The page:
This is best for everyone. It gives you time and space to think about what you feel and want and it means if you decide to work things through you will not be dealing with as many feelings related to whether you want to continue or frustrations relating to having made the decision too quickly.

TheVeganVagina Fri 15-Jan-16 10:02:11

Dont allow her to try and blame you. You havent cheated.
If i ever felt neglected i would discuss it with my dh, not go looking outside the marriage.
What would have happened if you hadnt discovered it? How far would have she gone?
Your relationship will never be the same, you will never be the same.
It is up to YOU what you want to do now.
It is normal for you to be feeling what you are feeling, she has alot of work to do.

Razorlightnight Fri 15-Jan-16 10:20:19

Hi Catdad

I'm going through something similar at the moment so I know how you feel. I seem to be hit with a new feeling of betrayal every day and I worry that, even if I attempt to forgive, I'll never feel the same way about him as I did. Making what I thought was a great relationship a distinctly average one. I'm also finding it hard to be the decision maker in how things go forward. The onus being on me to forgive and to make things better again. Why should I work hard for this when I did nothing wrong? Sorry, am not trying to make this about me but just to, hopefully, show you that I understand. You're further down the line than me (I found out 3 weeks ago). I'm trying to live in the moment and not make any rash promises or decisions. What's right for you today may not be tomorrow.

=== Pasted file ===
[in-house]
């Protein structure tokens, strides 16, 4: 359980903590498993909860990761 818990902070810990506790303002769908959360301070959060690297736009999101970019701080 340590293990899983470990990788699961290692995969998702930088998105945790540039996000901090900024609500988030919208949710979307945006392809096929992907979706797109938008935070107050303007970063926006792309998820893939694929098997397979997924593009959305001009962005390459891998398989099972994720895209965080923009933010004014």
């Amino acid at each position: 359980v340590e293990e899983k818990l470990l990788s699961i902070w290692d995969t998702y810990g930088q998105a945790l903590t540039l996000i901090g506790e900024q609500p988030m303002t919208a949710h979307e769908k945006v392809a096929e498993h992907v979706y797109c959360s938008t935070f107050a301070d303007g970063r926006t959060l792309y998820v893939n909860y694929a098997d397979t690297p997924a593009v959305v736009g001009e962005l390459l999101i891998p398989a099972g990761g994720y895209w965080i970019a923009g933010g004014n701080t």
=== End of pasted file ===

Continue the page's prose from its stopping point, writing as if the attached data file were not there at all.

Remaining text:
Good luck.

Drew64 Fri 15-Jan-16 11:15:31

It all depends on what you consider 'cheating'
I will explain;

I had a series of online liasions, the content of which I will keep private but they were of a sexual nature.
It was not a regular thing, more of a rare occasional thing.
My DW found out and felt as if she didn't really know me.
We spent a lot of time talking about it, my DW had a lot of questions and we did end up in councelling.

This was several years ago, and for lots of reasons we are happier than ever.
We still talk about it but my DW does not consider that I cheated (I know other people would) There was no real person involved, I was never likely to meet anyone that I had encountered online, I was never going to cheat on her, I never will.
She sees it now for what it was, misguided sexual fun.
The hardest part for her to come to terms with was the trust.
We now know exactly what each other are up to because we became very open and honest with each other.

I know this is a deal breaker for some people but we took it as an opportunity and have not looked back since.

PassTheWench Fri 15-Jan-16 11:28:50

Drew64

I understand what you are saying; your situation sounds similar to how people use sex lines etc. The difference for the OP is the history between is dw and her old flame. This adds an emotional aspect and therefore more concerning I think.

ILikeUranus Fri 15-Jan-16 11:36:25